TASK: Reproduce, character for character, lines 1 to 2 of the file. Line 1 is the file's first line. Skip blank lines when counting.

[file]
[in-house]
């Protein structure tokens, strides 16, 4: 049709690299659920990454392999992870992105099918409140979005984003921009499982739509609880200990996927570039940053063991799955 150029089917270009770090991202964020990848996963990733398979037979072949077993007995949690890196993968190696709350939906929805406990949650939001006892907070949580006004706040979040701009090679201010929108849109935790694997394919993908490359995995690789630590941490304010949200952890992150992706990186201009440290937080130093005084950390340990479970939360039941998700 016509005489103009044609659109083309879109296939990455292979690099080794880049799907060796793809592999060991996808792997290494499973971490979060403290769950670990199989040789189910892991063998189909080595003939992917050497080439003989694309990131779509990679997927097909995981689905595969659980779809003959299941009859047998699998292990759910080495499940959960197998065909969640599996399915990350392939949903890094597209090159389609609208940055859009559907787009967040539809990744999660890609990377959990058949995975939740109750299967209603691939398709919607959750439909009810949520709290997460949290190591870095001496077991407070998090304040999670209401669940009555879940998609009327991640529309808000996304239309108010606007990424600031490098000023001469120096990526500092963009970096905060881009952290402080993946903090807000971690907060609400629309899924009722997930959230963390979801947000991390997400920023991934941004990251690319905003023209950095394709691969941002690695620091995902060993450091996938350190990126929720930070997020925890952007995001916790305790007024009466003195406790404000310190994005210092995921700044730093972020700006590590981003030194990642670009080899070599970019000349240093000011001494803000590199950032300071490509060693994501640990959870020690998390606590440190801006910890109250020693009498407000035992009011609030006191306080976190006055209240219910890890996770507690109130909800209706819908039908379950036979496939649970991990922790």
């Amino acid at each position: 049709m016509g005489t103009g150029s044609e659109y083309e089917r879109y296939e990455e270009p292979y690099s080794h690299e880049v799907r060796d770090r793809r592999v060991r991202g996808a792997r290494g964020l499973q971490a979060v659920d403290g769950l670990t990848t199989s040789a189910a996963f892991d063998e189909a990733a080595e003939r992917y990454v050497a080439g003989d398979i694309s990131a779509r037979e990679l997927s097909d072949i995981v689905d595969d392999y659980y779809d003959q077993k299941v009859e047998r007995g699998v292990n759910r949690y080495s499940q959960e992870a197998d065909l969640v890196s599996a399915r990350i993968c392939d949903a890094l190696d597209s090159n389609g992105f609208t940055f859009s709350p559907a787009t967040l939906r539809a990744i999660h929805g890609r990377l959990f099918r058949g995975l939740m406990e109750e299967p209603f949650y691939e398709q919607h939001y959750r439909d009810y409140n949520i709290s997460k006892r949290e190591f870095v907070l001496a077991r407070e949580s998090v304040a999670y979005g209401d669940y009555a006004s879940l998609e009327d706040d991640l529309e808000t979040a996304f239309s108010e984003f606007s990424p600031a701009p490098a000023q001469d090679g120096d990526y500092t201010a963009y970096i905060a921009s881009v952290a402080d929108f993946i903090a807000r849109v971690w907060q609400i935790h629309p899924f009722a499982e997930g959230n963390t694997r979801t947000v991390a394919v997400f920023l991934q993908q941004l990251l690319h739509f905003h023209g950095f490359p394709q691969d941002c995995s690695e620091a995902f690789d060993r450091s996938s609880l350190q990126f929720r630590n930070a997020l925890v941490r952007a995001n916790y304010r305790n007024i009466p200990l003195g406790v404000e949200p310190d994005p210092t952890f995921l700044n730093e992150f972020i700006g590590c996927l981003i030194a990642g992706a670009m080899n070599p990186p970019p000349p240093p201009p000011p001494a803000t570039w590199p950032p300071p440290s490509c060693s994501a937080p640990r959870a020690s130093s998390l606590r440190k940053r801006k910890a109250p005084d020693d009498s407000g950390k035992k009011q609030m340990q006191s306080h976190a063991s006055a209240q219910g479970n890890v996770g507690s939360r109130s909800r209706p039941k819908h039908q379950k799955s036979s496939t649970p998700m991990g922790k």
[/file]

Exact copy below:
[in-house]
């Protein structure tokens, strides 16, 4: 049709690299659920990454392999992870992105099918409140979005984003921009499982739509609880200990996927570039940053063991799955 150029089917270009770090991202964020990848996963990733398979037979072949077993007995949690890196993968190696709350939906929805406990949650939001006892907070949580006004706040979040701009090679201010929108849109935790694997394919993908490359995995690789630590941490304010949200952890992150992706990186201009440290937080130093005084950390340990479970939360039941998700 016509005489103009044609659109083309879109296939990455292979690099080794880049799907060796793809592999060991996808792997290494499973971490979060403290769950670990199989040789189910892991063998189909080595003939992917050497080439003989694309990131779509990679997927097909995981689905595969659980779809003959299941009859047998699998292990759910080495499940959960197998065909969640599996399915990350392939949903890094597209090159389609609208940055859009559907787009967040539809990744999660890609990377959990058949995975939740109750299967209603691939398709919607959750439909009810949520709290997460949290190591870095001496077991407070998090304040999670209401669940009555879940998609009327991640529309808000996304239309108010606007990424600031490098000023001469120096990526500092963009970096905060881009952290402080993946903090807000971690907060609400629309899924009722997930959230963390979801947000991390997400920023991934941004990251690319905003023209950095394709691969941002690695620091995902060993450091996938350190990126929720930070997020925890952007995001916790305790007024009466003195406790404000310190994005210092995921700044730093972020700006590590981003030194990642670009080899070599970019000349240093000011001494803000590199950032300071490509060693994501640990959870020690998390606590440190801006910890109250020693009498407000035992009011609030006191306080976190006055209240219910890890996770507690109130909800209706819908039908379950036979496939649970991990922790």